For record I've found the mentioned article - p. 48–49 of an interview.
posted by polymodus at 8:19 PM on October 21, 2015 [1 favorite]


Little surprised by the pushback on the applicability of the math.

First, the assumptions are very simple, but one of my rules of thumb is that simple models are preferable to complex models for an estimate with many unknown mechanisms--simplicity is a feature, not a bug. You can make a million complex models and choose (consciously or not) the one that tells the story you want; if the complex model doesn't match the effect seen in the simple model I'm always skeptical.* Second, more complex models that he could have used ("speakers are not independent" or something) still point to a non-random effect so the idea of a sophisticated model that "corrects" for an old-boys network, shared implicit biases among selection committee members, or whatever, but the overall conclusion would still stand.

Finally, this is a case where the known mechanisms of bias aren't mysterious--there's just a million measurements repeatable experiments where we can isolate and demonstrate them (such as the CV experiments mentioned in the article) or see them in other professions (such as the drastic increase in female musicians in symphonies once they go to blind auditions).

So, it's like we have these individual observations that you'd expect to have an effect, and then we see that there is in, fact, an aggregate effect, I'm not sure why you want to start by assuming some subtle, hidden effect that we haven't identified.

It'd be like hearing forest fires correlate with lightning strikes, and wondering if the data is valid because maybe it means hikers are more likely to light a campfire in bad weather.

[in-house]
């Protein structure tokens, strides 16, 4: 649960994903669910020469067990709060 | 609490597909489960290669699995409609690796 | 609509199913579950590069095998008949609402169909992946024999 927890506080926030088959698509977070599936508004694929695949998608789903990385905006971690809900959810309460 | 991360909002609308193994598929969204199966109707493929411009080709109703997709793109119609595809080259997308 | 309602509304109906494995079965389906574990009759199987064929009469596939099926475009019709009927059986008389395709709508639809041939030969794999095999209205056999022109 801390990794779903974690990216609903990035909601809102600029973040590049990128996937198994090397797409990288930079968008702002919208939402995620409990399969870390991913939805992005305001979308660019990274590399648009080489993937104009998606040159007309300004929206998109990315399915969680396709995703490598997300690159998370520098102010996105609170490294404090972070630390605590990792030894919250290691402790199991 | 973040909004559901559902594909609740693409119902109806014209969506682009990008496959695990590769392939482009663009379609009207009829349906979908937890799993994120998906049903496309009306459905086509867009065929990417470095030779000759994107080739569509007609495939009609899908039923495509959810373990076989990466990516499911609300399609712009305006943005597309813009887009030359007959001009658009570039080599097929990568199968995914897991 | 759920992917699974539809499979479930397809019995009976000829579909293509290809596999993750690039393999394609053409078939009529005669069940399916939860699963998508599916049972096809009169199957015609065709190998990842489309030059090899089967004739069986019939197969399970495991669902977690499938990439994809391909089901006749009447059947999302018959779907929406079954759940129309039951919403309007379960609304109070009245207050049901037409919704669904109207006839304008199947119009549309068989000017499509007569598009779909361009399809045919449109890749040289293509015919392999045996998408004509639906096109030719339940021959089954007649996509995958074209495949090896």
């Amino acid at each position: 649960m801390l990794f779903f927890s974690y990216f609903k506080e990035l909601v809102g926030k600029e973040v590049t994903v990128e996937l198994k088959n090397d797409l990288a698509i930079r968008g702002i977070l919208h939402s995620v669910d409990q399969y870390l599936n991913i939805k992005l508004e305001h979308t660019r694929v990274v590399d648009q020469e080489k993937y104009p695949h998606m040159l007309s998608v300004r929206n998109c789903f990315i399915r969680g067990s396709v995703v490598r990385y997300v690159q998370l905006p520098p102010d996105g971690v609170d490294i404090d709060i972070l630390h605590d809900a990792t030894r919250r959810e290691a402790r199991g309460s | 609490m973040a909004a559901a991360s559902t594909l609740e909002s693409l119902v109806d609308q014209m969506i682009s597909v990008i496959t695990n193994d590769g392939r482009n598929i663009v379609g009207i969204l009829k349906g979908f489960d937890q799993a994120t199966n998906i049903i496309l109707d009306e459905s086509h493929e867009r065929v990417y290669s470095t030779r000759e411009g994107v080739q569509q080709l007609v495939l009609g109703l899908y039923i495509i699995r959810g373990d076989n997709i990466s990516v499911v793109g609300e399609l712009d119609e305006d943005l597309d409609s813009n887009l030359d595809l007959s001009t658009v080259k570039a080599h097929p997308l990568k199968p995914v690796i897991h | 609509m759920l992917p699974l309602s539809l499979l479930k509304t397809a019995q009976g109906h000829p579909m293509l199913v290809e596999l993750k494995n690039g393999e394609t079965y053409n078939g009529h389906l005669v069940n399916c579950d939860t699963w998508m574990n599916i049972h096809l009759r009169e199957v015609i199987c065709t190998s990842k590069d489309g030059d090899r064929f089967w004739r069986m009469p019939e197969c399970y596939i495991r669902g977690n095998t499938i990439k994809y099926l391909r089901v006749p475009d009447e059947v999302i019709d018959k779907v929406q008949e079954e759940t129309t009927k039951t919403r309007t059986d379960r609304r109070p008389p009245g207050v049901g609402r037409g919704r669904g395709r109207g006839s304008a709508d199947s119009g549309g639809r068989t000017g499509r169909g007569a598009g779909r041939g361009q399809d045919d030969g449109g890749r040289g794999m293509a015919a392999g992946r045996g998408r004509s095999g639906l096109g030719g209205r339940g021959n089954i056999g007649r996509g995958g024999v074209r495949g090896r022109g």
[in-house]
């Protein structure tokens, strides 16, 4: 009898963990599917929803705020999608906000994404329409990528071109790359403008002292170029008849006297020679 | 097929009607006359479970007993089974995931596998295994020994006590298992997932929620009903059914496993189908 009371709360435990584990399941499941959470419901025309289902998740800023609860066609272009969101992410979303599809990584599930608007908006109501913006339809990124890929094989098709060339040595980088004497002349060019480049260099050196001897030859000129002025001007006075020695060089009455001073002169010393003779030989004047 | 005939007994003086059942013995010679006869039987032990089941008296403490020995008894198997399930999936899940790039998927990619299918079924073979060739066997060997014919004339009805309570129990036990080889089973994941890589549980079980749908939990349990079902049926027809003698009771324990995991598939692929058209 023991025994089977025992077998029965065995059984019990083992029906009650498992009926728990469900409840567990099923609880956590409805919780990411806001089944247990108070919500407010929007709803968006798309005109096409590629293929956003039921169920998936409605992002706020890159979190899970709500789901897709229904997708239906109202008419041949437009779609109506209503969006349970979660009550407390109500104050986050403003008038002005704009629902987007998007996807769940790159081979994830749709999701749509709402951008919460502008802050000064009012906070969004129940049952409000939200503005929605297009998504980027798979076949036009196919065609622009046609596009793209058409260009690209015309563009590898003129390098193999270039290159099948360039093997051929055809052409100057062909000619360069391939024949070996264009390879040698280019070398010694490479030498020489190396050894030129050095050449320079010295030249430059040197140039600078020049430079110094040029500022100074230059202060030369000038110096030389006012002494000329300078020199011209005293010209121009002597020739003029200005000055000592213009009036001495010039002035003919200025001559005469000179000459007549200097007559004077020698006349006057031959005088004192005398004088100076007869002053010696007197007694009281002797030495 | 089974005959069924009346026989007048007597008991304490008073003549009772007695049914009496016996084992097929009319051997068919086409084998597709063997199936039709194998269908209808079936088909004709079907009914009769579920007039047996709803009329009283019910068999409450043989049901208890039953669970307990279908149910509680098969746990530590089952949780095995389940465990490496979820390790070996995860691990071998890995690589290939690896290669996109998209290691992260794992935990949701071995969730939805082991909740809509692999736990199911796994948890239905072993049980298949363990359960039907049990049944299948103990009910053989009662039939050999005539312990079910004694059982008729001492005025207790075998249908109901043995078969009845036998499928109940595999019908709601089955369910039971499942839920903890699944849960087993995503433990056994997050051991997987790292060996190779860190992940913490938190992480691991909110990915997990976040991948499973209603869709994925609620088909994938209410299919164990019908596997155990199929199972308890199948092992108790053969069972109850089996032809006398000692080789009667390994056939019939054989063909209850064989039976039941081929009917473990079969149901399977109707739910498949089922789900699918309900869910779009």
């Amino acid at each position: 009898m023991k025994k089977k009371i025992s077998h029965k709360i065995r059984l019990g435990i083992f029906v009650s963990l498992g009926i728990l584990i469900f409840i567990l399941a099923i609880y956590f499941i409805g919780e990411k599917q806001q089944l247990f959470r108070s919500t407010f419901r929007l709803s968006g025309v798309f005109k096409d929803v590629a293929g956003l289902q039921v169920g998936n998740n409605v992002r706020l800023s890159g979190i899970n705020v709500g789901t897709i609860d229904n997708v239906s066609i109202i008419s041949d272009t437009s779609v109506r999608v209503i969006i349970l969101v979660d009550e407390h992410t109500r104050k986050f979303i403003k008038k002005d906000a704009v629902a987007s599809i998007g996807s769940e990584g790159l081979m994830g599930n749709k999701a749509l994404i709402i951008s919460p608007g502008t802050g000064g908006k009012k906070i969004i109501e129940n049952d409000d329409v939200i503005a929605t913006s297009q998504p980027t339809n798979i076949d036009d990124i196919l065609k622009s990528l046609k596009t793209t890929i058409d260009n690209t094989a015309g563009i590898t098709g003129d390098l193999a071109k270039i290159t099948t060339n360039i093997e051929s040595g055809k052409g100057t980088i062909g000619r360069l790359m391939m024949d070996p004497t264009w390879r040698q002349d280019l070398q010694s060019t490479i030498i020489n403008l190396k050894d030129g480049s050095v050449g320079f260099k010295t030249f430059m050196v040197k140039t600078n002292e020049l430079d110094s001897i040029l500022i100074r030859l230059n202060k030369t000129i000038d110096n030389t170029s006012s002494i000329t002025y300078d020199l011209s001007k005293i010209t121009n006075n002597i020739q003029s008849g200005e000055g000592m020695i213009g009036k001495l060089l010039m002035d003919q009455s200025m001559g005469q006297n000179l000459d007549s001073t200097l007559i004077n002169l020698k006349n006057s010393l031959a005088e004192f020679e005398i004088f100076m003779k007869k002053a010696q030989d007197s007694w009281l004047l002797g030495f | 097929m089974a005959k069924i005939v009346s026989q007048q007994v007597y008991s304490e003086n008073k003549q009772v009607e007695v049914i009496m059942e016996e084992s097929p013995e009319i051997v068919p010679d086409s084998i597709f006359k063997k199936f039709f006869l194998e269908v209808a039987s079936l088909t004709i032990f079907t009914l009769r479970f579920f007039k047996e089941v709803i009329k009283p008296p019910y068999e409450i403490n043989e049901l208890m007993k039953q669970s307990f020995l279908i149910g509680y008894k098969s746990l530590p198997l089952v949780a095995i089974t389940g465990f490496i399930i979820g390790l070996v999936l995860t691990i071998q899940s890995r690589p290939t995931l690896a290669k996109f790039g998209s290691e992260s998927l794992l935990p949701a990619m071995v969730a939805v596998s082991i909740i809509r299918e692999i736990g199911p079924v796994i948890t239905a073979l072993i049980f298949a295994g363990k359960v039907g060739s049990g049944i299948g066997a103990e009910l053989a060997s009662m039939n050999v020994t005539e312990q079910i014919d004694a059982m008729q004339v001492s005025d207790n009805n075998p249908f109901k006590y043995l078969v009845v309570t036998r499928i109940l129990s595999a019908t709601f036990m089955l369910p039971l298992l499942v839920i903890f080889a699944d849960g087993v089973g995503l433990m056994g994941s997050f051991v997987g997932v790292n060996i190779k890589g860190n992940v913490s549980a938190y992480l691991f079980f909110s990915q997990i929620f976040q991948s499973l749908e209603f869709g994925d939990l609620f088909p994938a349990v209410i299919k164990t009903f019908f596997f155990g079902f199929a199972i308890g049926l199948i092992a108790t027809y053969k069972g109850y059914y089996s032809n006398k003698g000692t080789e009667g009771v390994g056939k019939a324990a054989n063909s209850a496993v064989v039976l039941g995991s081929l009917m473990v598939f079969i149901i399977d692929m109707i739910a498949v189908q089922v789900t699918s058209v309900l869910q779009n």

*Obviously this doesn't always work, but I'll not even on extraordinarily complex things it's often not bad. For example, with climate change the simple estimate--based on only CO2 infrared absorption and done by Arrhenius over a century ago--you get the right sign and the right magnitude.
posted by mark k at 9:55 PM on October 21, 2015 [9 favorites]


You know, if you bring up overfitting, I'm allowed to bring up underfitting. I'm saying this model underfits, by a fuckton, in the same way that you can't just use a bunch of splines for machine translation. The poking you can't do to the independent model here is qualitative and not too bad in this specific instance, but in other instances you can get vast failures of central limit theorems and lots of statements which are basically sophistry.

I tend to believe that profound, long-range, devilish confounding factors (like the anecdote about the confounding factors of the rat whose maze corridors have to be put in sand) are as common as muck in basically everything that's proven difficult in our knowledge about the world, especially about one another. I don't think it's a paranoiac point to take.
posted by curuinor at 11:03 PM on October 21, 2015


What? I do not understand what you are saying, curuinor. At all.
posted by misfish at 11:34 PM on October 21, 2015


Overfitting is the phenomenon of choosing between models in the situation of complexity mark k mentions. Underfitting is the opposite phenomenon. Have a picture.

The appropriateness of the strength of models in the complexity that they have depends upon the number of parameters to be fit. The IID model claims that one parameter is the one to be fit here: the fraction of women in math. Of course, nobody would claim that this is the complete model of reality. I am arguing that the fact that it's such an impoverished model of reality is very, very important.
posted by curuinor at 11:40 PM on October 21, 2015 [1 favorite]


Why?
posted by misfish at 11:49 PM on October 21, 2015 [1 favorite]